Layzie Bone: Next Plateau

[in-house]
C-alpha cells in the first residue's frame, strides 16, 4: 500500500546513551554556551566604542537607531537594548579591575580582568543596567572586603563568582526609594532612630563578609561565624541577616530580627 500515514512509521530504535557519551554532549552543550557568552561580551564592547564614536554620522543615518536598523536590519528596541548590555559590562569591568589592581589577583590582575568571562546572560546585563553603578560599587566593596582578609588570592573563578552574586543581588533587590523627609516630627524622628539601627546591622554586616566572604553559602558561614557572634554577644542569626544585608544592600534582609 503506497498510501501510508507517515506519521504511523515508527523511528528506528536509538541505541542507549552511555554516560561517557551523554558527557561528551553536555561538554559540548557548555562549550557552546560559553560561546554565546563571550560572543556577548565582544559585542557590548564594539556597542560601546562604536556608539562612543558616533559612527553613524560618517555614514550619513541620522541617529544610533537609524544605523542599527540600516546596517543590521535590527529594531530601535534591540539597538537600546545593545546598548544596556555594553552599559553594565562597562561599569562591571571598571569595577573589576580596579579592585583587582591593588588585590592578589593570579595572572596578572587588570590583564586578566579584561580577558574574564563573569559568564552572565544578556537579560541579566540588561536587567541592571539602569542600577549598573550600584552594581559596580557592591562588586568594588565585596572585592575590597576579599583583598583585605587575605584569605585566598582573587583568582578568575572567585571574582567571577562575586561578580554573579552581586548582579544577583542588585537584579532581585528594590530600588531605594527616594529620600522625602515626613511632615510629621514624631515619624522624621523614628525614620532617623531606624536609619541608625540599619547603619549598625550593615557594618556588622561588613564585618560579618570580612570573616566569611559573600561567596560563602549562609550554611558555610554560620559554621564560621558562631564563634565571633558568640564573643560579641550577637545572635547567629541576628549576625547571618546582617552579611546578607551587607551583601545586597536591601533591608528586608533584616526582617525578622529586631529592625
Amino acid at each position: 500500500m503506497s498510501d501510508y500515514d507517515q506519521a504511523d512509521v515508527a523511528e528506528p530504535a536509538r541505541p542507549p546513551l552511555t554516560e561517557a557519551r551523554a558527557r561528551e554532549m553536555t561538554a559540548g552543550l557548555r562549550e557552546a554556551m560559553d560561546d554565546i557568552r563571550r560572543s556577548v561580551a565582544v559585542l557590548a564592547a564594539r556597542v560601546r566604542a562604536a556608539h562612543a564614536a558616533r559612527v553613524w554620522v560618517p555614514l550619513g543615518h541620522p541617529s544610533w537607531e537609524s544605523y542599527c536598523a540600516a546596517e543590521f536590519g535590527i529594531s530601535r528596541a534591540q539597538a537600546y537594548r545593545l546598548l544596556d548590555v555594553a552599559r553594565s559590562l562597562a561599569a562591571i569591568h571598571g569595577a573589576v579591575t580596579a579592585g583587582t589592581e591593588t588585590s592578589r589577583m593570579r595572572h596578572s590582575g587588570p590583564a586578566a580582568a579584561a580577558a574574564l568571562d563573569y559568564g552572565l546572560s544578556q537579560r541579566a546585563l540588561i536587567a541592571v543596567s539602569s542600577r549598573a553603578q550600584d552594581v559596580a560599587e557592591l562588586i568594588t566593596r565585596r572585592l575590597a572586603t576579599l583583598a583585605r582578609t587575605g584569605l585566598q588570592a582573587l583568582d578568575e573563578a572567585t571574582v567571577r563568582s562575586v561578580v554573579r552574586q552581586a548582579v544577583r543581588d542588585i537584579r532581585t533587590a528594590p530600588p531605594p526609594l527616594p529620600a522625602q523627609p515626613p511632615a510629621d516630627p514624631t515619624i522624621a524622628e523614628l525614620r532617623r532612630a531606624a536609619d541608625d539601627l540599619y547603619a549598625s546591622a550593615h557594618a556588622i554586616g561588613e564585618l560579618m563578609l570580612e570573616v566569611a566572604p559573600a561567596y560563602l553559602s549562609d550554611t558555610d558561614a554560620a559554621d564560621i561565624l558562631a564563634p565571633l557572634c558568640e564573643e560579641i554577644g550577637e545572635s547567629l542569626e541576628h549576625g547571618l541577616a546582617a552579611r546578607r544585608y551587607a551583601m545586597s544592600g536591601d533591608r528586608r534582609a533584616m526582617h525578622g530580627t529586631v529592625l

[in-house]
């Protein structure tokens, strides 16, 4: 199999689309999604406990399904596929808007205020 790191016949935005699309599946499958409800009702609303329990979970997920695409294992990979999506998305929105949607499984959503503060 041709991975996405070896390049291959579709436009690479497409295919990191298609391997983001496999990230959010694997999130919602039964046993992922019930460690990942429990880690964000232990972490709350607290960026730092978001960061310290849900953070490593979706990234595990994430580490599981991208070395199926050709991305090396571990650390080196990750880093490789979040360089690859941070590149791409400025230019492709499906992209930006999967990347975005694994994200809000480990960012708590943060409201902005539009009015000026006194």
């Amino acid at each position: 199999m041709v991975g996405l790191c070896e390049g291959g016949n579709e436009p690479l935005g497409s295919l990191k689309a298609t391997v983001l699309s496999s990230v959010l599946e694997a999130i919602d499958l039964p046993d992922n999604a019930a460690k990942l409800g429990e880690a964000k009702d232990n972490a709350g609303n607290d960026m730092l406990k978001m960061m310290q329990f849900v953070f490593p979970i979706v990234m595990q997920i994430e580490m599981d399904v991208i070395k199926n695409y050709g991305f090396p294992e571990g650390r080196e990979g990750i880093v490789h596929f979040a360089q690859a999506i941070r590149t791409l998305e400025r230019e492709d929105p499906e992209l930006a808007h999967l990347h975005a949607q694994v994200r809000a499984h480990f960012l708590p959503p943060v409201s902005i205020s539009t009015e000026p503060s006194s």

For 15 years, Bone Thugs N' Harmony has successfully been able to service the mainstream with singles that were defiantly street. Whether it was the gangsta gospel of "Crossroads" to the empathetic "Hard Time Hustlin'," the legendary rap group never catered. However, with their latest album Strength & Loyalty, the three-man outfit wasn't embraced by the urban radio, instead it was Top 40 that gravitated to "I Tried," "Wind Blow" and now "Lil' L.O.V.E." Layzie Bone is as puzzled as anyone. Retracing points in his career, the member cannot understand why the supposedly-street-minded radio has turned their back on the group. Never no mind, Layzie instead talks about reacting to the new direction, a possible extension with Interscope, and now versus the man in the Ruthless days. Whatever the masses are feeding on, Hip-Hop needs Bone Thugs N' Harmony, and the trio considers their craft a responsibility. I would say that Strength & Loyalty is one of the biggest success stories of 2007. Tell me where your head is at right now, at the halfway point of the year?Layzie Bone: I’m pleased with radio, even though urban radio ain’t really f*cking with Bone Thugs N’ Harmony, and I don’t really understand why. They keep pushing us like we are some type of crossover group, or some s**t like that; then making us jump through all kinda hoops to get our records played on urban radio. While Pop [radio] is bangin’ “I Tried.” As far as video exposure, we haven’t really had no TV exposure like that. We did the BET Awards, that was cool. It was really, really nice up in there; I really enjoyed that show. But as far as Bone’s exposure, you know I mean, as far as on television, I guess we put the wrong video out at the wrong time. We was coming out of winter into the summer, and I don’t now what really happened with that. But the numbers are decent. All in all, you know what I mean, Bone Thugs N’ Harmony is really, really in work mode, trying to really get back to feel where our fanbase is at. Because a lot of places we go, and a lot of cities we go to most people still don’t know our album is Was it always in place for “Lil’ L.O.V.E.” to be the second single or was that pretty much a reaction from Pop radio running with “I Tried”?Layzie Bone: Yeah, it was a reaction. That was basically how Interscope took it from not being able to get urban on [“I Tried”]. But Bone Thugs N’ Harmony, actually we wanted to go with “Candy Paint” and do something kinda street before we even went with “Lil’ L.O.V.E.” That’s the whole thing, like right now… I feel like we kinda….Bone Thugs N’ Harmony, we still in the fight to really be in control of our s**t right now. Because the record company and Pop radio requested that we do “Lil’ L.O.V.E.” and I figured that we shoulda did that for like a third or maybe fourth video, after we touched the streets. Right now, man, it’s like, it’s a fight- it’s a boxing match. And basically, I feel like we waiting for the Lord to really pet in our favor again, so Bone Thugs N’ Harmony to get in position to really take over the game. By Bizzy not being cooperative and really f**king with the group, and Flesh being locked up, all them things really factoring in, and we been really, really fighting to get that s**t off our shoulder. Motherf**kers want to know why is Bone Thugs N’ Harmony a three member group right now. All these different questions, I wouldn’t say…got us stagnated, because we far from stagnated-we still moving units and all that s**t, but I say we at a plateau right now where everything is smoothed out. We at the top of the hill but it’s a flat plain, and we coasting on that flat plain right now until we get all the cooperation we really need. Of anybody in Hip-Hop you guys probably have the most loyal fans. What sort of new fans have you guys witnessed coming on board with Strength & Loyalty?Layzie Bone: That’s what’s amazing about it. When we speak from that aspect, we do have the most loyal fans outta anybody in Hip-Hop, period. Everybody knows the story, our fans is dynamite, they down like a motherf**ker. The new fans… s**t, they getting younger. When we go to our Bone Thugs shows that we do, when its nobody else on the bill, our fans is like eight, nine years old. Our fanbase is really, really just growing. But for some reason we haven’t had that overexposure on television. You don’t see Bone on BET or MTV all day, everyday the way you see the artist that’s really out, that really got a big influence right now. That’s the only difference is, they don’t see us like that. So, that really goes with us, Bone Thugs N’ Harmony, really putting together our plan right now to do all those different things to get us that extra On “Streets,” I really like the chemistry that you guys have with and The Game on that, it’s just a dope record. What do you remember about when he was signed to Ruthless Records, and you guys were the stars of the label?Layzie Bone: I remember when I first met It was like, we was just getting down with Eazy-E and [Will’s group the At Back Clan] had already been down with Eazy-E. I remember when they walked in the office and were signing, and we like, “What the hell Eazy-E doing with these n***as?” They were dressed up in thrift store clothes, they was doing the breaking and beat locking, and all that type s**t. So our initial reaction, to be honest, we was like, “Now what the hell is they doing?” ‘Cause that wasn’t our style, it was totally opposite of what we were doing. But I member when E introduced us, we immediately hit it off with….blowing trees-I don’t know if was smoking back then, but he was around. It was like we immediately hit it off even though we was so different. They was in the At Back Clan. [Ruthless] had At Back Clan, Bone Thugs N’ Harmony, H.W.A. [Hoes Wit’ Attitudes], GBM, E had a variety of [artists]...crazy. That’s why when we did the song we was like, “We gon’ do this one for E.” That was like some of Eazy-E protégés from back in the day, like, he wanted us to work, and we felt like E’s spirit was I heard that because this album has done so well, you guys are gonna get a second album on Interscope.Layzie Bone: Its very, very heavily possible. I’ma just say this: we did over 100 songs for the album that’s out now, Strength & Loyalty. And most of our street s**t didn’t make the album. We looking to do something that’s all street, no radio. All that "Thuggish Ruggish [Bone]," "No Surrender," "Down foe My Thang," [all of which were on] Creeping on ah Come Up type s**t, that never made the album, but was classics on the album. That’s very, very There’s a rumor out there that very early on in you guys career that you guys were deeply influenced by the Ouija Board. I just wanted to see if that was true or not, and if so, to what extent?Layzie Bone: It wasn’t early in our career, it was way before our career. We went to Toys ‘R Us, we heard some kids talking about it in school, and we bought a Parker Brothers’ Ouija Board, and we played with it. It was just something that we experienced, it wasn’t like it was something real big in our s**t. We got in trouble from it by Krayzie’s mama, after she explained to us what it was. It was probably a two, three week period in all our high school years. So no we wasn’t involved in the Ouija Tell me what you can about “Lockdown Love.” It appeared on Krayzie’s 2005 album Gemini: Good Vs. Evil. It was dedicated to your brother Flesh. Layzie Bone: When I sat down I was really, really missing my brother. Bone Thuggs N’ Harmony, we go though some many different obstacles, I’m pretty sure everybody in business do. But it was one of them things that I was feeling overwhelmed. And I felt like if my brother was here things would be more smoother, because he took business management in college, and all those different things. I refer to him as Flesh for the world to know who my brother is, and what it feel like to have one locked up. But I was missing Stanley Howse, you know what I mean. The tears dripping down on my paper, that’s just what came out of it.